If an employee suffers a work-related personal injury, ACC’s liability to pay weekly compensation begins only after their first week of incapacity. During that first week, you must pay your employees compensation for their loss of earnings if they suffer a work-related personal injury under your employment.

When am I liable to pay first week compensation?

You must pay all the first week compensation an incapacitated employee is entitled to if, while under your employment, they suffer a:

  • Work-related personal injury; or
  • Work-related personal injury that is a motor vehicle injury.

This means that if your employee has more than one job, and suffered a loss of earnings in all their jobs in their first week of incapacity, you as the employer in whose employment they suffered the injury, will be responsible to pay all of their first week compensation.

Before paying their first week compensation, you may require the employee to meet reasonable requirements.
For example, you can require them to produce a medical certificate from a registered health professional stating that they’re unfit to work.

What is a work-related injury?

Work-related injury includes:

Injury suffered while the employee is at any place for the purposes of their employment.

This means an injury suffered by an employee at a place outside their usual place of employment will be considered a work-related injury, as long as they were at that particular place for the purposes of their employment.

For example, it has been held that the injury an employee suffered in his employer’s car park after finishing his work was a work-related injury.

  • Injury suffered during a break for a meal, rest, or refreshment at the employee’s place of employment.
  • Injury suffered while travelling to or from the place of employment at the start or finish of the day’s work, but only if it’s in transport provided by the employer and driven by the employer or by a nominated employee.
  • Injury suffered while travelling on the most direct route to get treatment for a work-related injury.
  • Heart attack or stroke suffered as a result of excessive physical strain in performing employment tasks.
  • Personal injury caused by a work-related gradual process, disease, or infection.
  • Injury suffered as a result of treatment for a work-related injury.

What if the injury is not a work-related injury?

If the employee’s injury is not a work-related injury, you are not liable to pay their first week compensation.
They can use their sick leave entitlement under the Holidays Act 2003.

If they aren’t entitled to paid sick leave, you can (but are not compelled to) allow them to use their annual leave entitlement, if they have any.

Checklist: Do I have to pay first week compensation?

Answer the following questions to guide you in determining whether you must pay an employee’s first week compensation:

  • Did the injury arise out of, and in the course of, your employment? Make sure that the injury happened at work and that it was not a non-work injury. If the injury occurred while the employee was working for a different employer, you are not liable to pay.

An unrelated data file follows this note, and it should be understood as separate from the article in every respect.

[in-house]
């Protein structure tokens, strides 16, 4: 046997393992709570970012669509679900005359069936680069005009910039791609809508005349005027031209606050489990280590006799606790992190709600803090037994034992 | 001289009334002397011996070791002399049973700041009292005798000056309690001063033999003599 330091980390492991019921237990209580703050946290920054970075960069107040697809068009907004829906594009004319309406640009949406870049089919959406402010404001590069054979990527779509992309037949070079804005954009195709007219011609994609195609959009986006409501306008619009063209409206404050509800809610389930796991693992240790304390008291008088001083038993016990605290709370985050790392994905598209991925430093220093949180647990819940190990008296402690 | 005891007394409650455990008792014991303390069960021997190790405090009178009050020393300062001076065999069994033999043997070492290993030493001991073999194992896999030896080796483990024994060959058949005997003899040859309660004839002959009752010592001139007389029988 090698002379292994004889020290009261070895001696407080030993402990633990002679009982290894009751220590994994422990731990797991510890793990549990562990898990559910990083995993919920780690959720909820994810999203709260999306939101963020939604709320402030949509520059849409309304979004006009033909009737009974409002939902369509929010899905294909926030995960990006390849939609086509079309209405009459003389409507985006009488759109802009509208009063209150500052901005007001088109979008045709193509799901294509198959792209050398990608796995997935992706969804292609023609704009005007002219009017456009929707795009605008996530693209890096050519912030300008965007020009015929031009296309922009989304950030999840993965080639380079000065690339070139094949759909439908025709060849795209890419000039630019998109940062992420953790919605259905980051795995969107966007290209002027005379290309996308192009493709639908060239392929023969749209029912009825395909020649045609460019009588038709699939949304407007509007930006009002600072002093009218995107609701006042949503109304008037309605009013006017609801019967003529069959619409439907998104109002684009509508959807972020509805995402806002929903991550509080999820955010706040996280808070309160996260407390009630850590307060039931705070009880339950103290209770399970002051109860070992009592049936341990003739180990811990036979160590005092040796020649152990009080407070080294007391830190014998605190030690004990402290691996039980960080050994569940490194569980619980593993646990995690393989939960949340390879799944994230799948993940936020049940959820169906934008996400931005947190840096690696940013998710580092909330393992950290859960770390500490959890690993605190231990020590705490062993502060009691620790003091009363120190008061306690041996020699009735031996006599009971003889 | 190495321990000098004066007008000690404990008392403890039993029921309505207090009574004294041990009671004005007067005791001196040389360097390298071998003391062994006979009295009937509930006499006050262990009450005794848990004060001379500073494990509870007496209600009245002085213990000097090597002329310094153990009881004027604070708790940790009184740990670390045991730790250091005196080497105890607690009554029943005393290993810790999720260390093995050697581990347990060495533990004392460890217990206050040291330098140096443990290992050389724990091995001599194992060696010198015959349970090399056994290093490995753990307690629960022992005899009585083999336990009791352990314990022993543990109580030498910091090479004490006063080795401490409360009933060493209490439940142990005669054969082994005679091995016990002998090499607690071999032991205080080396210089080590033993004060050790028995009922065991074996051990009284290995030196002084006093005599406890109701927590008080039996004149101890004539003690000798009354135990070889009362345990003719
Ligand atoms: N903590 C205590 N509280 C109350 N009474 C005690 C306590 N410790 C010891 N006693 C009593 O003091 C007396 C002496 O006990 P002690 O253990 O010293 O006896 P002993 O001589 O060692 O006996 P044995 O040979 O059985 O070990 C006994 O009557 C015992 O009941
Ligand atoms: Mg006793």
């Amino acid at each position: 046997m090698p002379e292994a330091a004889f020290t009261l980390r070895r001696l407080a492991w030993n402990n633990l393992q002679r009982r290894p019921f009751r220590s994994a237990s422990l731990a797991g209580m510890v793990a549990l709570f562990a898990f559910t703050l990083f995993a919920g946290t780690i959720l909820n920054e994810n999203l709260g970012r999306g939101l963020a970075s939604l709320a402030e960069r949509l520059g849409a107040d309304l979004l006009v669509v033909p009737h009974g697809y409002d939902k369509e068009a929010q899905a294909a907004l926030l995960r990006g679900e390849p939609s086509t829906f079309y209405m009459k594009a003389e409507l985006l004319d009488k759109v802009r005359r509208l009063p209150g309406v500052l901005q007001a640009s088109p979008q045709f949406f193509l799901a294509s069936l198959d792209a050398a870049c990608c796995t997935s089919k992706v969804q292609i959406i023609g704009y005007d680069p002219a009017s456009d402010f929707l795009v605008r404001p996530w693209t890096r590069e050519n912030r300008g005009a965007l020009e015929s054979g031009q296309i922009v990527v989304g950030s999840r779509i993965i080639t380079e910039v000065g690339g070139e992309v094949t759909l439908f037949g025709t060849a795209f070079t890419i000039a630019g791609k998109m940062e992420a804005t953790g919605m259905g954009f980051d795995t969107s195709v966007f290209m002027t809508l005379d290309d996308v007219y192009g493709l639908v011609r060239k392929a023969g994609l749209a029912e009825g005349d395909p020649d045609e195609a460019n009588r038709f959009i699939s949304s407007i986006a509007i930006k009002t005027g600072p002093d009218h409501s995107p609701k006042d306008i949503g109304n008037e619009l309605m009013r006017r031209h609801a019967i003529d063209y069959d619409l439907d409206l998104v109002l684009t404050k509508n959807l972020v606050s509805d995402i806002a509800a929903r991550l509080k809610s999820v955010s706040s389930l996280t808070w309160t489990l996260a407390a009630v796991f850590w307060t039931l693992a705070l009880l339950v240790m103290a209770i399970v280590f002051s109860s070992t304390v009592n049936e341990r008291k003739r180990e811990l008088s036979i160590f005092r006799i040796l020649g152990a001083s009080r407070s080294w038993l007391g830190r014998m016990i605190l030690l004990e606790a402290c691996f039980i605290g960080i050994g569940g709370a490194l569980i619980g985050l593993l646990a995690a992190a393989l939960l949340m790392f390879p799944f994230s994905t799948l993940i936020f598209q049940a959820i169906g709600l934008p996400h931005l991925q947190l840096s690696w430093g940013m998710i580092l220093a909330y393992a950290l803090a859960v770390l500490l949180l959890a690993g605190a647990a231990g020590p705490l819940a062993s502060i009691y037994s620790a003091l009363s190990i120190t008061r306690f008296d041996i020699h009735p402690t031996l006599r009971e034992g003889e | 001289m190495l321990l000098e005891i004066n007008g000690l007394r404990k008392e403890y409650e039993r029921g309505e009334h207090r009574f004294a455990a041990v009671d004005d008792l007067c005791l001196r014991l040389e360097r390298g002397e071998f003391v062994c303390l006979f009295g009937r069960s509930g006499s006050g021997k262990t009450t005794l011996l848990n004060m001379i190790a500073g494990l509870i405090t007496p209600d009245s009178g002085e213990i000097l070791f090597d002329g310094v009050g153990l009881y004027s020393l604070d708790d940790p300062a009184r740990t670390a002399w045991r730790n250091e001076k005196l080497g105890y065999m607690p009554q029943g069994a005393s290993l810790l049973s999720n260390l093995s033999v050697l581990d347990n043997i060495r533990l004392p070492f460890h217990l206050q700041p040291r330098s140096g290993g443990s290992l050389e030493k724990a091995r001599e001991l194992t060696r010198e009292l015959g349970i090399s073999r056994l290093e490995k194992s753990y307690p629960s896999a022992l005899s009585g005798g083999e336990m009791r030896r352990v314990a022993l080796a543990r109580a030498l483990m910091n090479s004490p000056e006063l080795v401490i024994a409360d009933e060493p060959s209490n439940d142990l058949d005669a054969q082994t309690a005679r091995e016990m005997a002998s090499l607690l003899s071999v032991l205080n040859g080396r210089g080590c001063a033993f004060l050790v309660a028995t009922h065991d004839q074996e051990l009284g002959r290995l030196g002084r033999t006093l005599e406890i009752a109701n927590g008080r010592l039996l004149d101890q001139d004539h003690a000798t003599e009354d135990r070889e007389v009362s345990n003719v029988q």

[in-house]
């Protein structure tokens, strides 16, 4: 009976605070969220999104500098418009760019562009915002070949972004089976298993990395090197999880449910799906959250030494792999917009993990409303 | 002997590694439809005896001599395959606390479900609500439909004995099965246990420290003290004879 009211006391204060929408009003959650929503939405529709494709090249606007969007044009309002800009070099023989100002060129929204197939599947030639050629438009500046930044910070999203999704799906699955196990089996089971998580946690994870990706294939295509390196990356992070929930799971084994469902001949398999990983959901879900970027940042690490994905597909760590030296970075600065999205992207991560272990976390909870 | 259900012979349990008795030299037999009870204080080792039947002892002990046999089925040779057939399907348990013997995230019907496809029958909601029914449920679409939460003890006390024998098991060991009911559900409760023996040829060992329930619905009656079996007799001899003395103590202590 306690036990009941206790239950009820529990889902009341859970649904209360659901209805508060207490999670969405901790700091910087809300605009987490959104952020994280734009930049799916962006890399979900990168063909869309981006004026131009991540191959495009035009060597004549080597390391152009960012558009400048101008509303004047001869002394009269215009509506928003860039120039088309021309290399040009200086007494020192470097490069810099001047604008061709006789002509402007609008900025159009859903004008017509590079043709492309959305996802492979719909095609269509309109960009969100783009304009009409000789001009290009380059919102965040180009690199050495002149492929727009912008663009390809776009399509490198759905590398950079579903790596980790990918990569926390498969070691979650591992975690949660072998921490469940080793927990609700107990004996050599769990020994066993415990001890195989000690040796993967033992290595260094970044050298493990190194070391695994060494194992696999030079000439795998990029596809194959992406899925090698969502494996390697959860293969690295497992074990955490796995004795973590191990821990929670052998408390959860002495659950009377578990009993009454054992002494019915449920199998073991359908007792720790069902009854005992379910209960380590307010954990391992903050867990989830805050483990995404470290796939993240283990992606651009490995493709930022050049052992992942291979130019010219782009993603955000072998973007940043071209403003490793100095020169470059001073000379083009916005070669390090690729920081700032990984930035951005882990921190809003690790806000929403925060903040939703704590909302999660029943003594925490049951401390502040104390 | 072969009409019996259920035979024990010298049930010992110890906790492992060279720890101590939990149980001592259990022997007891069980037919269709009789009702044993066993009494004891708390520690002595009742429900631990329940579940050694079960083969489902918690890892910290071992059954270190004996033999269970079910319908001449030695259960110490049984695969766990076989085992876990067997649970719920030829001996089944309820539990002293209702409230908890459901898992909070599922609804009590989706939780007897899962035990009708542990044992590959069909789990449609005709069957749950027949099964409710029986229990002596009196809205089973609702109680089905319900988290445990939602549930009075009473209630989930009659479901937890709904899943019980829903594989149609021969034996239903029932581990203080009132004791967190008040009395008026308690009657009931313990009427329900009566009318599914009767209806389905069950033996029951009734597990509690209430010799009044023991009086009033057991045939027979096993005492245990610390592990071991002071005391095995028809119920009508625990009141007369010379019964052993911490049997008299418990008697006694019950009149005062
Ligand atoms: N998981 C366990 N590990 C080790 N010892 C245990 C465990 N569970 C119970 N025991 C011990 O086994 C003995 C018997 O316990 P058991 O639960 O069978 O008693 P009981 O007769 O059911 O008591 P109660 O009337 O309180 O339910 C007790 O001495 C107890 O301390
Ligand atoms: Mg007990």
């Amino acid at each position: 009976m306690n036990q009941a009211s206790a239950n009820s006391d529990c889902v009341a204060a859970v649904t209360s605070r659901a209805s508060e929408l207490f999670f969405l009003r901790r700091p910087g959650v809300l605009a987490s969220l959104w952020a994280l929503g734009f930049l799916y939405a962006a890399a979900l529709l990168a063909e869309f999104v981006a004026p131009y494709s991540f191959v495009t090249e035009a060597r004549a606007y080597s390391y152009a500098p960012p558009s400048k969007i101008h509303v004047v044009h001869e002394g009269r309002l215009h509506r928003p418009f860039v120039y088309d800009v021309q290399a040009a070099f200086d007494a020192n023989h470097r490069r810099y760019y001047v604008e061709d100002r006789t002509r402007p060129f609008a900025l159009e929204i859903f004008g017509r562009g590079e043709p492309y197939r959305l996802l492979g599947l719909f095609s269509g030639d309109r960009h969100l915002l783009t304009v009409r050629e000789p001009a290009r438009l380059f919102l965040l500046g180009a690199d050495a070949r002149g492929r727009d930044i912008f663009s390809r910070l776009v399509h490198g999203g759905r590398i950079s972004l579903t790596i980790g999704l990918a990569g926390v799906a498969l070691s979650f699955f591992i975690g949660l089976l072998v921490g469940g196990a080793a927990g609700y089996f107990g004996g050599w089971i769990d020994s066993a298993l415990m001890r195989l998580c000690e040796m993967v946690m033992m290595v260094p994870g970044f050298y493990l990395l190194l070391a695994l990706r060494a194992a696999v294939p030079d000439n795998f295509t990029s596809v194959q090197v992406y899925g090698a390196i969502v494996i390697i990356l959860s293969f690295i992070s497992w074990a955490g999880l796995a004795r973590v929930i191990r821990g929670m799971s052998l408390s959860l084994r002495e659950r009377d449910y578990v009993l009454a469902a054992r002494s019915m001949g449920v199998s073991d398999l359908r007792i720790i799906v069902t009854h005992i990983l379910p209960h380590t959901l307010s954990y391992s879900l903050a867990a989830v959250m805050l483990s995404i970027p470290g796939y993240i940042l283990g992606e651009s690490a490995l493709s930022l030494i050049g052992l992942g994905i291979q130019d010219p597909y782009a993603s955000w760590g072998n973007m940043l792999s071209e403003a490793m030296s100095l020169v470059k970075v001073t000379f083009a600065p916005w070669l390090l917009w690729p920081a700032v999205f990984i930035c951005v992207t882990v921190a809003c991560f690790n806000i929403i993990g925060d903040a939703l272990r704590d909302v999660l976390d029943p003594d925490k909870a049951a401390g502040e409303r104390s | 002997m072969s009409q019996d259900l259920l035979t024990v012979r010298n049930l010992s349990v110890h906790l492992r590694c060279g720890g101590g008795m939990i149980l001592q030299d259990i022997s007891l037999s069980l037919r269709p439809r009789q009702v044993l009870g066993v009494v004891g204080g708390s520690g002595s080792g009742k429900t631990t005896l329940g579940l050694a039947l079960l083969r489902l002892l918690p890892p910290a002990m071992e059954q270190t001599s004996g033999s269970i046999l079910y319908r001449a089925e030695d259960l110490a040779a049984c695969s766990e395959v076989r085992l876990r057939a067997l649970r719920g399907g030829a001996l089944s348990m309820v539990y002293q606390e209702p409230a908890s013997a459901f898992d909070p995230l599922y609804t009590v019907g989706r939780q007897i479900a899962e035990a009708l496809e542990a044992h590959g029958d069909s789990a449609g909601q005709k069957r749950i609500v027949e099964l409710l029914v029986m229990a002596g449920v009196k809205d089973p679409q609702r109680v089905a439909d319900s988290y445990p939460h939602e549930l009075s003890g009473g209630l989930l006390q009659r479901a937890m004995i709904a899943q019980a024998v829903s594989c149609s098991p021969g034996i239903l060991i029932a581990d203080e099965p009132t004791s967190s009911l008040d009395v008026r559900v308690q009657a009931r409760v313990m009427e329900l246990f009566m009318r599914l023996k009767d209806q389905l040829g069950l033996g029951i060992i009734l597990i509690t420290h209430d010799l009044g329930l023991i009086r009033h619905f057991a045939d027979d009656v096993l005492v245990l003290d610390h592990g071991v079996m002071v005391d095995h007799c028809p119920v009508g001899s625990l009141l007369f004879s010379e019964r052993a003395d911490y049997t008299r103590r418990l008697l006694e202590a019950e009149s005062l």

• Did the injury prevent the employee from working?
  • Has a medical certificate been produced showing that the employee is unfit to work and for how long?
  • Does the doctor who issued the certificate know enough about the job requirements to be able to judge correctly whether the employee is unfit to do their job?

Note: If you are not satisfied with the medical certificate provided by the employee, you may (at your expense) have the employee examined by your nominated doctor who can provide you with another medical certificate.

How much do I have to pay?

Once you are satisfied that you have to pay the injured employee first week compensation, you must pay them 80 per cent of the amount of earnings they lost during their first week of incapacity.

In order to calculate the amount owed, check what the employee earned during the seven days immediately before the day on which the incapacity commenced (this may not be the day of the accident). Earnings include:

  • Ordinary time;
  • Overtime;
  • Allowances;
  • Bonuses; and
  • Income from other employment.

Subtract the amount they earned (if anything) in their first week of incapacity. The remainder is their lost earnings. Pay 80 per cent of this amount.

For example, an employee earned $600 in the week before she hurt her back at work. She was off work for three days due to this injury, and then returned to work.

In the two days that she worked that week, she earned $240, so her lost earnings were $360. Her first week compensation for the three days that she had off work will be 80 per cent of this amount, ie $288.

When does ACC start paying?

ACC starts paying weekly compensation after the first week of incapacity. You need to send an Employee Earnings Certificate (ACC3).

For example, an employee is injured at work on Thursday afternoon and continues working to the end of the shift. The next day the injury is worse, so he visits his doctor, who gives him a medical certificate stating he is unfit for work for 14 days, starting immediately.

The following table shows who has to pay the employee’s compensation:


Employer pays

Day 1


Not a working day

Day 2


Not a working day

Day 3


Employer pays

Day 3


Employer pays

Day 4


Employer pays

Day 5


Employer pays

Day 6


ACC starts payments

Day 7



Note that the law can and does change quickly. The latest on accident compensation can be found on www.acc.co.nz.